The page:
That pandemic favourite – hand sanitiser – has been on my mind this week…

Once touted (with hand washing) as the indispensable saviour in COVID infection control, we all stocked up by the gallon. But as respiratory transmission became more and more commonplace, the question arose: what to do with all this HandSan?

Noticed first by my partner, and then rapidly adopted by me – we discovered HandSan does a terrific job on spots and blemishes… Happy days! Dab a blob and spots give up the ghost, and both the HandSan and the the spots quickly disappear without a trace.

But not just bacteria and facial blemishes – HandSan does a steady job of battling our fungal friends too. Athletes foot, whilst not eliminated, is certainly curbed by high alcohol goo. One of my toenails is telling testament to this, improving week on week with twice daily applications in the bathroom.

But the bigger reason I’ve been thinking about hand sanitiser is as a metaphor for life. Last Friday was the memorial service for a friend who died – probably due to COVID – in the spring of 2020. Blood clots and a brain haemorrhage were the final killer we suspect, but COVID was a likely trigger for both.

A family man and senior civil servant, perhaps in some ways it was better for those closest to him that some time had to pass before any significant number could gather in memorial. It felt like we remembered him with an unbridled wave of positive feeling, not the more tentative eulogies sometimes offered in the face of the raw anguish which follows a sudden death.

Everyone who spoke for Steve – and there were many – reminded us of his warmth, endless positivity, kindness, ready smile and total absence of gratuitous ambition, edge or sharp elbows. Notwithstanding this (and one hopes because of it) he rose to a very senior position; whilst impeccably contributing to the raising of three lovely children into their teens and young adulthood.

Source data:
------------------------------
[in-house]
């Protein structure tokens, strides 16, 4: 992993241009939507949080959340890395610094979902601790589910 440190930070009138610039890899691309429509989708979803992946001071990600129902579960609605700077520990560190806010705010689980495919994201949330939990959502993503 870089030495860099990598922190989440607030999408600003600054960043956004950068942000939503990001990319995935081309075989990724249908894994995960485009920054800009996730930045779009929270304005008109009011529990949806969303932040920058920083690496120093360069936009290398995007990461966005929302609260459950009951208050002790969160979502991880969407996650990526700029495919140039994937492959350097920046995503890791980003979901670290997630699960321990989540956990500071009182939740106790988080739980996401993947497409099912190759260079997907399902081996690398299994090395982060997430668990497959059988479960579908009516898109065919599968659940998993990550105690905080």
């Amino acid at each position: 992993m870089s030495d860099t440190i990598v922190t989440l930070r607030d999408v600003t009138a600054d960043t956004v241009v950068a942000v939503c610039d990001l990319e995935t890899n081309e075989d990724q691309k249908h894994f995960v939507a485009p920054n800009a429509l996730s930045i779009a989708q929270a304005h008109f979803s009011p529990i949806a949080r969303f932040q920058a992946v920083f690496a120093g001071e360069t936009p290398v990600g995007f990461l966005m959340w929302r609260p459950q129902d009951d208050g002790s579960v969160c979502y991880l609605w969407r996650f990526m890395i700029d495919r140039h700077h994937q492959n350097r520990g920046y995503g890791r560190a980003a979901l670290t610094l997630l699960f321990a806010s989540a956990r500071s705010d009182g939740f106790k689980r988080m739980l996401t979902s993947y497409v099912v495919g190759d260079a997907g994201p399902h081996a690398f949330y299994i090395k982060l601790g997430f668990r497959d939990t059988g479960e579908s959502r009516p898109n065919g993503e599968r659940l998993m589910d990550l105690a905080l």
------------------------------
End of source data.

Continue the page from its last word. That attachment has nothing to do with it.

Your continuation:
I don’t think anyone could have achieved more in the rounded service of family, friends and the wider public or have been appreciated more for it. Taken in his prime, we remembered him as a simply great person in every sense of the word.

After the event, talking to my partner, we both said (and she said another of our friends had also quietly mentioned) the thought had crossed our minds: “how could my funeral ever match-up to that”. Not that it’s a competitive business, just that with the memories of him so bright and large, we felt a little small and monochrome in our achievements and ongoing lives.

Because he left us in his prime everyone’s memories were fresh and his colleagues and friends all were able and wanted to be there. But what will it be like for those of us who might live another 25-30 years…

The audience will be much different. Probably fewer, and at much later stages in life, children will now themselves be in their 50s (the age of the friends at Steve’s memorial). And we will be remembering a life through a different prism. Much more like my father-in-law’s funeral last winter, where he was remembered by his bookseller not his work colleagues. In fact we scarcely touched on his working life at all.

So why does this lead me to HandSan? Quite simply because having experienced my father-in-law’s passing – and sifted through the many objects, possessions and general detritus of his life as part of clearing his house, I’m clearer on my end game. My aim is not to match Steve. My objective is to disappear at my passing, like a small blob of hand sanitiser.

Pouf (as the French say). One minute you’re there, the next you’ve disappeared into thin air. I’m aiming to have the fewest possessions, the smallest footprint and the simplest end. I’m thinking let go of the memorials, the legacy, any pressure to be remembered or fear of not being; and just settling for the the last volatiles of my final breaths floating off into the ether. Pouf, gone. A life lived, the job done.

Letting go of the memorial service lifts a burden from the mind. Having seen one of the best, I’d be surprised if anyone will ever top Steve’s. So my plan is to keep my life simple, and to seek to simplify it further all the time. Wanting less – including less of a parting fanfare – is the way to go, literally and figuratively. No fanfare equals more freedom.

Here’s to being like hand sanitiser: one minute here; the next gone.

: )

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